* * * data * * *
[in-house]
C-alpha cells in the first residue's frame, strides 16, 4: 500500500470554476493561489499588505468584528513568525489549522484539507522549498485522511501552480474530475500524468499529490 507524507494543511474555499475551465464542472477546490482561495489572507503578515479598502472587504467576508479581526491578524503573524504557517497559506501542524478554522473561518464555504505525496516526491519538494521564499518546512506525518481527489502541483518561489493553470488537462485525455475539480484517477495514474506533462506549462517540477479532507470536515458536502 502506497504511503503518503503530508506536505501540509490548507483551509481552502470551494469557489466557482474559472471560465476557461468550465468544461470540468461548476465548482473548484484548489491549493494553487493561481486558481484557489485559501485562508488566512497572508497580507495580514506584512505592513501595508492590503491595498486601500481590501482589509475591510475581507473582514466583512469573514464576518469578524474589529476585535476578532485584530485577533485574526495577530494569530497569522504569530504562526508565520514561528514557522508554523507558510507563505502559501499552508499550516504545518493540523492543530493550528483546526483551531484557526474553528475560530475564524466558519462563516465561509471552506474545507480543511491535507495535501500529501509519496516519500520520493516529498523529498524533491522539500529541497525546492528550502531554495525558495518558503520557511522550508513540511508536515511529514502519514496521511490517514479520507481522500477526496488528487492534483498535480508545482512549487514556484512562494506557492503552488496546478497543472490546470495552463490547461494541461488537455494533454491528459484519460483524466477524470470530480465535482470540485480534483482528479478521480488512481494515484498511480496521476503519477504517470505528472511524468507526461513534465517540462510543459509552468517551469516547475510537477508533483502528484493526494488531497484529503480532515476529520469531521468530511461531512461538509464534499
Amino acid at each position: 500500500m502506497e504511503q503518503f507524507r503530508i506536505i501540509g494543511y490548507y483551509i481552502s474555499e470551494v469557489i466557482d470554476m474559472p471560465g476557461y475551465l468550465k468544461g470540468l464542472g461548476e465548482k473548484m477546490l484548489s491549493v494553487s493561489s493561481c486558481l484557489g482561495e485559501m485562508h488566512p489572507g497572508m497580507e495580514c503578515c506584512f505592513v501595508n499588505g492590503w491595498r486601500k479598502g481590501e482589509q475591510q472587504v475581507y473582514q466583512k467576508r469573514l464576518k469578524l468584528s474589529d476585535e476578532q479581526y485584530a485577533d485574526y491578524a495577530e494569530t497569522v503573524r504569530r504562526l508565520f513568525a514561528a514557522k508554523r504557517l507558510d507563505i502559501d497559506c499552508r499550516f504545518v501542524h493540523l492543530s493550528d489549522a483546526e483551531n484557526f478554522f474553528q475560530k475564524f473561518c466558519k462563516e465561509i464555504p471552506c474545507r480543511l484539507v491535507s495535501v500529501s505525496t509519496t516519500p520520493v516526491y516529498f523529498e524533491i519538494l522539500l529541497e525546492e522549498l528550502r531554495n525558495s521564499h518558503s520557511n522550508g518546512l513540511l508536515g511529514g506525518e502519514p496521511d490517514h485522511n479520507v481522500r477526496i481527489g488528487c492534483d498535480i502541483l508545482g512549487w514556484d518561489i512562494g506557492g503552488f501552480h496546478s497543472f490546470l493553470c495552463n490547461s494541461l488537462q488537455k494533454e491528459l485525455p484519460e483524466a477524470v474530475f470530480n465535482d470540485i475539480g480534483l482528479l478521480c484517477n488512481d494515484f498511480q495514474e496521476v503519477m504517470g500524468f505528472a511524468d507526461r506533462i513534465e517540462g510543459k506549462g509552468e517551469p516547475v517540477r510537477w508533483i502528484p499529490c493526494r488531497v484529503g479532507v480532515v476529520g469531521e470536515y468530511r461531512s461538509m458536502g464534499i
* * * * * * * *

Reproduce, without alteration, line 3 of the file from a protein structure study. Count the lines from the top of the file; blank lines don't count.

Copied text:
Amino acid at each position: 500500500m502506497e504511503q503518503f507524507r503530508i506536505i501540509g494543511y490548507y483551509i481552502s474555499e470551494v469557489i466557482d470554476m474559472p471560465g476557461y475551465l468550465k468544461g470540468l464542472g461548476e465548482k473548484m477546490l484548489s491549493v494553487s493561489s493561481c486558481l484557489g482561495e485559501m485562508h488566512p489572507g497572508m497580507e495580514c503578515c506584512f505592513v501595508n499588505g492590503w491595498r486601500k479598502g481590501e482589509q475591510q472587504v475581507y473582514q466583512k467576508r469573514l464576518k469578524l468584528s474589529d476585535e476578532q479581526y485584530a485577533d485574526y491578524a495577530e494569530t497569522v503573524r504569530r504562526l508565520f513568525a514561528a514557522k508554523r504557517l507558510d507563505i502559501d497559506c499552508r499550516f504545518v501542524h493540523l492543530s493550528d489549522a483546526e483551531n484557526f478554522f474553528q475560530k475564524f473561518c466558519k462563516e465561509i464555504p471552506c474545507r480543511l484539507v491535507s495535501v500529501s505525496t509519496t516519500p520520493v516526491y516529498f523529498e524533491i519538494l522539500l529541497e525546492e522549498l528550502r531554495n525558495s521564499h518558503s520557511n522550508g518546512l513540511l508536515g511529514g506525518e502519514p496521511d490517514h485522511n479520507v481522500r477526496i481527489g488528487c492534483d498535480i502541483l508545482g512549487w514556484d518561489i512562494g506557492g503552488f501552480h496546478s497543472f490546470l493553470c495552463n490547461s494541461l488537462q488537455k494533454e491528459l485525455p484519460e483524466a477524470v474530475f470530480n465535482d470540485i475539480g480534483l482528479l478521480c484517477n488512481d494515484f498511480q495514474e496521476v503519477m504517470g500524468f505528472a511524468d507526461r506533462i513534465e517540462g510543459k506549462g509552468e517551469p516547475v517540477r510537477w508533483i502528484p499529490c493526494r488531497v484529503g479532507v480532515v476529520g469531521e470536515y468530511r461531512s461538509m458536502g464534499i